• provide students with a range of learning experiences that are supported by a variety of teaching approaches and delivered in a supportive learning environment.
  • offer to students the opportunity to explore and reflect critically upon theological studies with a particular regard to the richness of Christian ministry.
  • develop an informed awareness of the dynamic nature of the Christian ministerial tradition and a developed facility in the theological task of subjecting this tradition to a process of testing and renewal.
  • draw on a variety of academic disciplines and discourses to enable students to reflect critically on Christian ministry.
  • foster in students an ability to relate areas of ministry to broader areas of human understanding and life.
  • use the research interests of staff to inform and enhance the students’ learning experience.
  • promote the development of key transferable skills that will assist students in their career options.
  • equip students to undertake original research at doctoral level.

Prof Peter Tyler

Professor - Pastoral Theology and Spirituality

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Course content


Optional modules may be substituted from the following modules in the other St Mary’s Level 7 pathways:

  • Spiritual Direction, Psychology and Spiritual Formation 
  • Systematic Theology and Contemporary Themes 
  • Theologies of Liberation and Political Theology 

Students may attend these modules with prior approval of the Programme Directors concerned.

Please note: it is possible that a module listed on the website will not be able to run due to reasons beyond our control. For more information please refer to our course information disclaimer.

Ethical and Social Issues of Ministry

Research Skills and Methods

Engaging with Research: Research, Practice and the Political

Yourself as Researcher: Personal Identities and Values

Engaging in Theological Reflection

Research Proposal


Entry requirements

Students will be accepted on the programme if they have an Upper Second Class Honours Degree or equivalent.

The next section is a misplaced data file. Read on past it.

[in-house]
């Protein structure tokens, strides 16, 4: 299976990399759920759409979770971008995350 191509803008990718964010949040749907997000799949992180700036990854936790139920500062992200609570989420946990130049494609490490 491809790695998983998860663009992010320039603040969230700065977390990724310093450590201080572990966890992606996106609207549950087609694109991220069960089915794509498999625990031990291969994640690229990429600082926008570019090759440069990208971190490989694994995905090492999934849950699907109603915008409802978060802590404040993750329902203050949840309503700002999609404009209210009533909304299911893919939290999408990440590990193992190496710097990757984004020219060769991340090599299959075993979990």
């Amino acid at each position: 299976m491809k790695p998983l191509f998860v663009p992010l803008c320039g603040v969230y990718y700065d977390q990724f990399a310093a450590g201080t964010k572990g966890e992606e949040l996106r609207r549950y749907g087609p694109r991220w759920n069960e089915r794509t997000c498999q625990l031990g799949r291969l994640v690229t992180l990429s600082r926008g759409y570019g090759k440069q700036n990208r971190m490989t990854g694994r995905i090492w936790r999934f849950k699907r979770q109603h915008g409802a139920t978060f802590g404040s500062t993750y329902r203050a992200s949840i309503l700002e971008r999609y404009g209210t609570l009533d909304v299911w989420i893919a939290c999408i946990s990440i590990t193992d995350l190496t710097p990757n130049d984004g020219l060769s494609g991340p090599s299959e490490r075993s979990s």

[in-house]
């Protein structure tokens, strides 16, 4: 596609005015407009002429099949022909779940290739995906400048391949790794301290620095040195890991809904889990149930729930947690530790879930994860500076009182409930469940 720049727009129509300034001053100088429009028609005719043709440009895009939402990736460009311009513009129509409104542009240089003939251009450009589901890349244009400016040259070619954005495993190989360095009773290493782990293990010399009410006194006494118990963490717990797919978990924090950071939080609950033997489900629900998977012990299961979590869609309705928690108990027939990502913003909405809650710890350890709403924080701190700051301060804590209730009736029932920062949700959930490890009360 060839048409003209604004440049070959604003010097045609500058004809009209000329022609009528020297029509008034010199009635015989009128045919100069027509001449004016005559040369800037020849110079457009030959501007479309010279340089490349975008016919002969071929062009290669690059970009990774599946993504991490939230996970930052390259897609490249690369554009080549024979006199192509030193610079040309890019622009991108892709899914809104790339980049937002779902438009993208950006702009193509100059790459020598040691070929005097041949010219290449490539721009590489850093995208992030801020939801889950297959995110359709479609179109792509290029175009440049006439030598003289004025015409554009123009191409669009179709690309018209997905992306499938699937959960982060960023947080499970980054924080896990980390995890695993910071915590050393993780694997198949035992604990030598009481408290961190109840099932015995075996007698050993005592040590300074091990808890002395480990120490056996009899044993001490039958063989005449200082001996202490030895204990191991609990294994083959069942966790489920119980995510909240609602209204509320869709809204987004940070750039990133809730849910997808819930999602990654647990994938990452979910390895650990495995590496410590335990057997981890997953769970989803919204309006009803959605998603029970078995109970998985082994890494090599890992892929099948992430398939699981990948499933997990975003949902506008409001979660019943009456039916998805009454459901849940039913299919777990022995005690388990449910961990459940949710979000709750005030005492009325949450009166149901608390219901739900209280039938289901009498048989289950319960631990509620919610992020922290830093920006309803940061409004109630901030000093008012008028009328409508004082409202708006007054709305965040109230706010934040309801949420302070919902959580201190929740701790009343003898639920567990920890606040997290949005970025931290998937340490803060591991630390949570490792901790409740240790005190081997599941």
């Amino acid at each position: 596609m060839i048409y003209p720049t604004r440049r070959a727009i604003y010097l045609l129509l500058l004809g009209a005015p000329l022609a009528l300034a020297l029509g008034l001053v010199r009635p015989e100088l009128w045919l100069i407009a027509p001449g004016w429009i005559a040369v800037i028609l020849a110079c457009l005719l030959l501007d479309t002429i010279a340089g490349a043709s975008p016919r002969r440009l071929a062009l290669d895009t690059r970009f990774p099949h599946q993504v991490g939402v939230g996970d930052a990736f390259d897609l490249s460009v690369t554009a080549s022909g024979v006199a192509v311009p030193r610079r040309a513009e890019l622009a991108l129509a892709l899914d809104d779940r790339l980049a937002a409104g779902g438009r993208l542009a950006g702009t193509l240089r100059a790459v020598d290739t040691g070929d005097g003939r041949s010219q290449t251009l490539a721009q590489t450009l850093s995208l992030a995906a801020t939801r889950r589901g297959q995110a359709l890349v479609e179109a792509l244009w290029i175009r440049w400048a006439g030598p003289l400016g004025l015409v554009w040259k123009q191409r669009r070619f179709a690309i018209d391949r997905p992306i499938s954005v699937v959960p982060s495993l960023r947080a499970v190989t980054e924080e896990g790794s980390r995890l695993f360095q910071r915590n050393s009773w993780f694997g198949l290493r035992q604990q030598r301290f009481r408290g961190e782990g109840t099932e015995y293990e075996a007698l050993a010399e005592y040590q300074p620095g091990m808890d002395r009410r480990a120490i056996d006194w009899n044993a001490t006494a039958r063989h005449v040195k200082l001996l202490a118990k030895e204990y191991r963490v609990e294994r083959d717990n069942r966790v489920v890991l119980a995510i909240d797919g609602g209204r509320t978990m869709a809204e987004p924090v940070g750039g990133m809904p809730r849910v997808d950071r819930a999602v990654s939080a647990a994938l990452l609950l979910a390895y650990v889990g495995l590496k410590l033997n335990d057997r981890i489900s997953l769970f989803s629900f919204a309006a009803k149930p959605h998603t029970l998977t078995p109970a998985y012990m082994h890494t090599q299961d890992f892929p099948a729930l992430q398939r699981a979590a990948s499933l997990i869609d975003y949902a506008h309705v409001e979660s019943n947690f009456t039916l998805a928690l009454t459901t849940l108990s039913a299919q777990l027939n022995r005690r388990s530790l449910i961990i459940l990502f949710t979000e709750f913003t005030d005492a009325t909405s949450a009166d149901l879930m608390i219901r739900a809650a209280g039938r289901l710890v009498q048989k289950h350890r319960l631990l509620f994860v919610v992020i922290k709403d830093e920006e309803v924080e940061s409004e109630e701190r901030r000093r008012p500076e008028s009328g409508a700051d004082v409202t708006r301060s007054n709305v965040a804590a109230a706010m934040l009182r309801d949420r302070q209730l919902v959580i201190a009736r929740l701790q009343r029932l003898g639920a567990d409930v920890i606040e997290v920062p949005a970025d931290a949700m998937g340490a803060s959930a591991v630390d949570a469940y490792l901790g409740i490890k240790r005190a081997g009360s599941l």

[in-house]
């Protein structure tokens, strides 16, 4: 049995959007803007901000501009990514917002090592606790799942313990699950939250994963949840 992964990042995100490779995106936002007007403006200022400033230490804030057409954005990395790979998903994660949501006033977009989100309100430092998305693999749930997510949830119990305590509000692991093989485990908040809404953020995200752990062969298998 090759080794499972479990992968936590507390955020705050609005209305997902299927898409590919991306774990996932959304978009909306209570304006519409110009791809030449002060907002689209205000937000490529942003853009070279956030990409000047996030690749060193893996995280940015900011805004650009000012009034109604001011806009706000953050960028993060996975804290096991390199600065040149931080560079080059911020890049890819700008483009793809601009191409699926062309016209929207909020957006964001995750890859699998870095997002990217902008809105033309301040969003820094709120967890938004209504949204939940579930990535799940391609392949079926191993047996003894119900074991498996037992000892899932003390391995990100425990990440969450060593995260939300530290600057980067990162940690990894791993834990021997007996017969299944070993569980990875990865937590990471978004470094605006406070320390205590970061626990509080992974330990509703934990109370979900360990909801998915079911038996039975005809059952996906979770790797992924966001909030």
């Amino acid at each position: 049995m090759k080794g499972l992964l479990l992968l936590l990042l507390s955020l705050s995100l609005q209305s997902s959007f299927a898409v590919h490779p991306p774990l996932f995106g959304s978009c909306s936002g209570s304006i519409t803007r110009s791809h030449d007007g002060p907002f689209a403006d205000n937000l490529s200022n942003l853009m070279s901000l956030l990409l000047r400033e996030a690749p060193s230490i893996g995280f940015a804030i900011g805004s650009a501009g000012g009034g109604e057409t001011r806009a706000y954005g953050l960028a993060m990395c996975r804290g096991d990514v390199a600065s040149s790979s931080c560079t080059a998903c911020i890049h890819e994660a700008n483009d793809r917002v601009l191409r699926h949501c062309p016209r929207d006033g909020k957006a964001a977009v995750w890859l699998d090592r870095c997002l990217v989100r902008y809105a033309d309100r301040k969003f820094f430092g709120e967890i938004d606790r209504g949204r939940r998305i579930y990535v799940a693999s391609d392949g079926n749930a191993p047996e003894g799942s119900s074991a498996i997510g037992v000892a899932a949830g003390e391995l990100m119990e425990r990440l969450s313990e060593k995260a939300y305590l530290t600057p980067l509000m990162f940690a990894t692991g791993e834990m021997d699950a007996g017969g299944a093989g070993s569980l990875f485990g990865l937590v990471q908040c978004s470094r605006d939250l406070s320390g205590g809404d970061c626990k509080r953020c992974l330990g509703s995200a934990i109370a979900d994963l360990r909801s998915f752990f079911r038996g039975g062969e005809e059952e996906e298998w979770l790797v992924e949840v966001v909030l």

In some circumstances, other qualifications will be accepted after interview, or (exceptionally) other relevant experience and study with evidence of the ability to engage with such a programme (subject to approval by the Academic Registrar on the advice of the Programme Director).

Additional requirement information

Candidates may have prior learning accredited on the basis that they can provide the Programme Director with appropriate evidence of their prior learning, such as: written independent work; formal or informal testimony from others concerning their previous learning; publications to which they have contributed; teaching materials or reports they have created; written or oral evidence of relevant knowledge and reading.

The relevance, status and currency of the prior learning will be considered by the Academic Registrar on the advice of the Programme Director. The maximum number of credits for which exemption may be given are:

  • PGCert: up to 30 credits
  • PGDip: up to 60 credits
  • Master’s: up to 90 credits
  • DMin: up to 120 credits

Ideally, potential students for the course should have engaged in, be engaged in, or about to engage in, ministerial practice. If this is not the case the Programme Director will advise on their suitability for the course.

Further Information

For more information about entry requirements please email

Fees & funding

September 2024





Additional costs

Your tuition fees will cover the cost of all mandatory elements of your programme. Additional costs could be incurred depending on optional modules chosen and other projects undertaken.

For further information about additional costs please see our additional costs webpage